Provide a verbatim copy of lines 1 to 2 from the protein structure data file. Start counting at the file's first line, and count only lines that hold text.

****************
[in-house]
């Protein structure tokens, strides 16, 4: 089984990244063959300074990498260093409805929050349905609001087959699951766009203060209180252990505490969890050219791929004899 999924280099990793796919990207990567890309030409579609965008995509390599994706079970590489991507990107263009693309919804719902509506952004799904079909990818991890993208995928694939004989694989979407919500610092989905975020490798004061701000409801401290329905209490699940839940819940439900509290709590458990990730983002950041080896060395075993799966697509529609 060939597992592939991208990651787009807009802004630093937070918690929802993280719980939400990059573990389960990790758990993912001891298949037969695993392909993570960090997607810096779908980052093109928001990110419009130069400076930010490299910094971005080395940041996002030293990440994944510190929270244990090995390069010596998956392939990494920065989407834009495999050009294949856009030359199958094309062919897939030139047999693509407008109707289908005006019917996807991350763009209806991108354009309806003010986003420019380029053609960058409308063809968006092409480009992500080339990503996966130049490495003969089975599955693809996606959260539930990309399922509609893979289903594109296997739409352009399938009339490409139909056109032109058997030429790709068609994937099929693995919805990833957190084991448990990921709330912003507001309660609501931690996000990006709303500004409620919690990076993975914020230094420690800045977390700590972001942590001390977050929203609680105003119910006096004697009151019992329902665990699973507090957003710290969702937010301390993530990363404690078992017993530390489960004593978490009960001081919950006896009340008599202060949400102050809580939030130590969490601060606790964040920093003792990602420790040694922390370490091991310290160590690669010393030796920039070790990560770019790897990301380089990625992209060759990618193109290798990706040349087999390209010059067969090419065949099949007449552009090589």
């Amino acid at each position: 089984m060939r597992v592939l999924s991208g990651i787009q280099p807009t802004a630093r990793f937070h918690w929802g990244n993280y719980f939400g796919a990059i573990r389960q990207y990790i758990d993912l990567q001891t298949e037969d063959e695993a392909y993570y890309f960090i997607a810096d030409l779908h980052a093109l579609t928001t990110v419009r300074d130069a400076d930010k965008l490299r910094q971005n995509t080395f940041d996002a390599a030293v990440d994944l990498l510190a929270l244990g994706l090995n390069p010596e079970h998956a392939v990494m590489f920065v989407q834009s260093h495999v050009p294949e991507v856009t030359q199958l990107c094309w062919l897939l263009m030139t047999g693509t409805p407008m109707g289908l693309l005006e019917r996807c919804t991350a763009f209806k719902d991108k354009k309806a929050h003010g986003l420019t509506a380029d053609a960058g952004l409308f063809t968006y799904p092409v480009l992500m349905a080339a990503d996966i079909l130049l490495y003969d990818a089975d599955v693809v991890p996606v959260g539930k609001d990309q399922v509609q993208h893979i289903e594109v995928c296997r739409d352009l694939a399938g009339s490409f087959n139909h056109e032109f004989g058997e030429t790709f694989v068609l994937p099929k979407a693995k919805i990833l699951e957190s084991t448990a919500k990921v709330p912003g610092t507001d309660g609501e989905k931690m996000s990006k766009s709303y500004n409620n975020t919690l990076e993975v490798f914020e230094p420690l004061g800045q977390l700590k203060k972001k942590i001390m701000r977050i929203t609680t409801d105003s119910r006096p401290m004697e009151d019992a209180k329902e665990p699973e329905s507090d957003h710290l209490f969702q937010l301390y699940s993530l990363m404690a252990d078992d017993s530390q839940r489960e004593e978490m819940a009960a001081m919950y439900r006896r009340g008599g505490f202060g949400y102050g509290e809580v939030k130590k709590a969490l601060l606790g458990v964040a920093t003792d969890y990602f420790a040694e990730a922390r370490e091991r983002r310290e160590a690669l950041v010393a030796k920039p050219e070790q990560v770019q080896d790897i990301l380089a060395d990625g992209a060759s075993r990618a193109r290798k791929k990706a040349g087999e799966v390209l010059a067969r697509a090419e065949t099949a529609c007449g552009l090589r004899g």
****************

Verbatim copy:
[in-house]
């Protein structure tokens, strides 16, 4: 089984990244063959300074990498260093409805929050349905609001087959699951766009203060209180252990505490969890050219791929004899 999924280099990793796919990207990567890309030409579609965008995509390599994706079970590489991507990107263009693309919804719902509506952004799904079909990818991890993208995928694939004989694989979407919500610092989905975020490798004061701000409801401290329905209490699940839940819940439900509290709590458990990730983002950041080896060395075993799966697509529609 060939597992592939991208990651787009807009802004630093937070918690929802993280719980939400990059573990389960990790758990993912001891298949037969695993392909993570960090997607810096779908980052093109928001990110419009130069400076930010490299910094971005080395940041996002030293990440994944510190929270244990090995390069010596998956392939990494920065989407834009495999050009294949856009030359199958094309062919897939030139047999693509407008109707289908005006019917996807991350763009209806991108354009309806003010986003420019380029053609960058409308063809968006092409480009992500080339990503996966130049490495003969089975599955693809996606959260539930990309399922509609893979289903594109296997739409352009399938009339490409139909056109032109058997030429790709068609994937099929693995919805990833957190084991448990990921709330912003507001309660609501931690996000990006709303500004409620919690990076993975914020230094420690800045977390700590972001942590001390977050929203609680105003119910006096004697009151019992329902665990699973507090957003710290969702937010301390993530990363404690078992017993530390489960004593978490009960001081919950006896009340008599202060949400102050809580939030130590969490601060606790964040920093003792990602420790040694922390370490091991310290160590690669010393030796920039070790990560770019790897990301380089990625992209060759990618193109290798990706040349087999390209010059067969090419065949099949007449552009090589």